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Children and Firearms
Teach Them Now, Teach Them Correctly

 
by John Glatthar

 

Too often, members of the anti-gun confederacy feel compelled to lecture Americans about guns and children, implying that the two should not be used in the same breath. While rational people agree that guns in the hands of unauthorized persons and unsupervised kids can pose big problems, responsible adults and parents recognize that early education can prevent future problems.

 

The NRA's "Eddie Eagle" program was gun accident prevention program for children, taught in schools. It offered this simple, four-part message to kids: "Stop. Don't Touch. Run Away. Tell a grown up."  Over  32 million children were taught how to stay safe if they ever came upon or found a gun. How many lives did this program save? We will never know.

 

Believe it or not, because it was the dreadful NRA that created and ran the program, it was wrongly perceived by the ideologically-blinded anti-gun crowd as a sneaky tool to promote gun ownership. Poor Eddie Eagle was removed from many schools as a result.

 

Many decades ago, in the relatively peaceful, post-WW2 1950s and 1960s, we kids (and I include myself) were taught riflery, using .22 bolt action, single-shot rifles in summer camps across the country. It consisted mostly of bulls eye targets tacked to hay bales, set out at about 25 yards. Under patient, but firm adult supervision, of course. It was one of my favorite activities at camp. I even liked the smell of the gun smoke! I honestly do not know if any summer camps in America offer this activity any longer. If not, too bad, and so sad, for among the valuable lessons a youngster would learn then were:

  • Adherence to safe gun handling rules. These are the basic, immutable rules applicable to any firearm

  • Range etiquette and safety rules, beyond just basic gun safety

  • Concentration: riflery actually calms the mind, as it requires intense, quiet focus

  • Real guns are NOT toys, nor do they perform like fictional cartoon depictions. Further....

  • People bleed and can die when shot. There is no "reset" button once the bullet leaves the barrel 

  • Guns are machines, they are tools, and they require responsible ownership and maintenance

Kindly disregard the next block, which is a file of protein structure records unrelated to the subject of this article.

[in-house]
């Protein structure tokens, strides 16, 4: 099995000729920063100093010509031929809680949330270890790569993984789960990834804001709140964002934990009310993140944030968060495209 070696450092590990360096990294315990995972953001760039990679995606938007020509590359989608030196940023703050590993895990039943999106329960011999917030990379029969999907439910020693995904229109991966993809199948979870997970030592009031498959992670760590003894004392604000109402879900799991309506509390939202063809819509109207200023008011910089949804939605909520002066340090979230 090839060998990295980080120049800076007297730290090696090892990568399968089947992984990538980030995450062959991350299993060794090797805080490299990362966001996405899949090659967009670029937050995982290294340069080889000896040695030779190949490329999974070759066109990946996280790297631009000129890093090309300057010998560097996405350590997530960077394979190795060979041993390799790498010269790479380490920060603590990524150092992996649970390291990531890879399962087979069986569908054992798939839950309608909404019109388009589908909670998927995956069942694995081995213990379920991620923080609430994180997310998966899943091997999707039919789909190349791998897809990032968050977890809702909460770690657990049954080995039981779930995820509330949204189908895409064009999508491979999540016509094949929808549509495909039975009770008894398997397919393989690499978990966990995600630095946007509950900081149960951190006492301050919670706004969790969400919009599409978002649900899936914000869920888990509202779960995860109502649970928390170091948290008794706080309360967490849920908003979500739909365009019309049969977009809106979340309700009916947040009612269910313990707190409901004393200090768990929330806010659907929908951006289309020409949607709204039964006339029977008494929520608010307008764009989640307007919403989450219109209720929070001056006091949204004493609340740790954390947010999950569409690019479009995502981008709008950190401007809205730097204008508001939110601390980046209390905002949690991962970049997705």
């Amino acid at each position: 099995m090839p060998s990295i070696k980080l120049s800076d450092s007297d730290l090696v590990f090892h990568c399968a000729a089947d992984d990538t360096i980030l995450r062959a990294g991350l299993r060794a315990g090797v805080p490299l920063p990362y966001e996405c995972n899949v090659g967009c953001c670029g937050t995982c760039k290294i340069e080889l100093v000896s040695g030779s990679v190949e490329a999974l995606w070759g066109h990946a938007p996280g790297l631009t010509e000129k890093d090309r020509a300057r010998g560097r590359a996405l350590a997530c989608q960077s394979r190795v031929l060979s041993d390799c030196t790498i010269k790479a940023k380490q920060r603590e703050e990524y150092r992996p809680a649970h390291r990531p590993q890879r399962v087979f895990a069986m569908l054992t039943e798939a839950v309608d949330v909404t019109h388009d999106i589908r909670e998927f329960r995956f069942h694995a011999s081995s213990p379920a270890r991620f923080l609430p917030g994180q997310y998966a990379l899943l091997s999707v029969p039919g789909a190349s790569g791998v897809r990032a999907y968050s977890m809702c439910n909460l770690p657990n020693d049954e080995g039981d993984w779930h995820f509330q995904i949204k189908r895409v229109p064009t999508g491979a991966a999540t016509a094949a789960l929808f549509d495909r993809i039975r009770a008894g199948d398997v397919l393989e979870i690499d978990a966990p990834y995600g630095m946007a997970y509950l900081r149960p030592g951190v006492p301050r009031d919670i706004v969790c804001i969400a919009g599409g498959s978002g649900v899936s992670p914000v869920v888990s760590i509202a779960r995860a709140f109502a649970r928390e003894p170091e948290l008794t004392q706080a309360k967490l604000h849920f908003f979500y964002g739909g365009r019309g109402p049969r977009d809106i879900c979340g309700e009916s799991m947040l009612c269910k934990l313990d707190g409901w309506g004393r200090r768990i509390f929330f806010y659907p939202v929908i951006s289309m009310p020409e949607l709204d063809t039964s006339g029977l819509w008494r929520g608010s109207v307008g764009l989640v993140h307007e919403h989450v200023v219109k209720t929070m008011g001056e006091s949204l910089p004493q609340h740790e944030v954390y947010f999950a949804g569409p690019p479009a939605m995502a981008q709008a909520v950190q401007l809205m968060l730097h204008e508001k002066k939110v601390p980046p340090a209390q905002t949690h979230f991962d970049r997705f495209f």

• Adults are to be obeyed and respected. Get "out of line" and you will receive swift correction

  • Owning and shooting guns is a popular American pastime. It is a "normal" activity and hobby 

  • The day will come when you are allowed to own your own gun. Until then, you must be with a responsible adult when handling a firearm

  • And so many more invaluable life lessons.

In that era, decades prior to video games, we watched TV westerns, in which viewers witnessed a great deal of gunfire and gun fights, but not indiscriminate killing of people. There was almost always a moral to the story: guns are tools and can be used for good or evil purposes. The good guys with guns prevailed, and the bad guys with guns were vanquished and defeated.

 

I am not saying that television was a good substitute for good parenting. I am saying that many modern, violent video games with increasing realism and indiscriminate killing scenarios de-sensitizes the players to the value of human life and makes killing more acceptable. They are even rewarded with a higher score for a higher body count. This cannot possibly be a healthy pastime.

 

Do you know what is? Teaching your youngster about firearms the right way. Do it for your child. Do it for your family, and do it for your country. We need you to do that to preserve our future right to own guns. Another youngster shooting up a public place just gives the anti-gunners another argument to ban and confiscate firearms from the responsible majority of gun owners who use them for legitimate purposes.

 

At Semper Firearms Training we encourage you to buy a good firearm, get trained in how to use it, and continue your firearms training as part of a defensive lifestyle.

Please be sure to watch these two important videos and to send the links on to a friend:

Some images courtesy of Oleg Volk

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Sparks, NV 89441
775.842.6409
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Images courtesy of Oleg Volk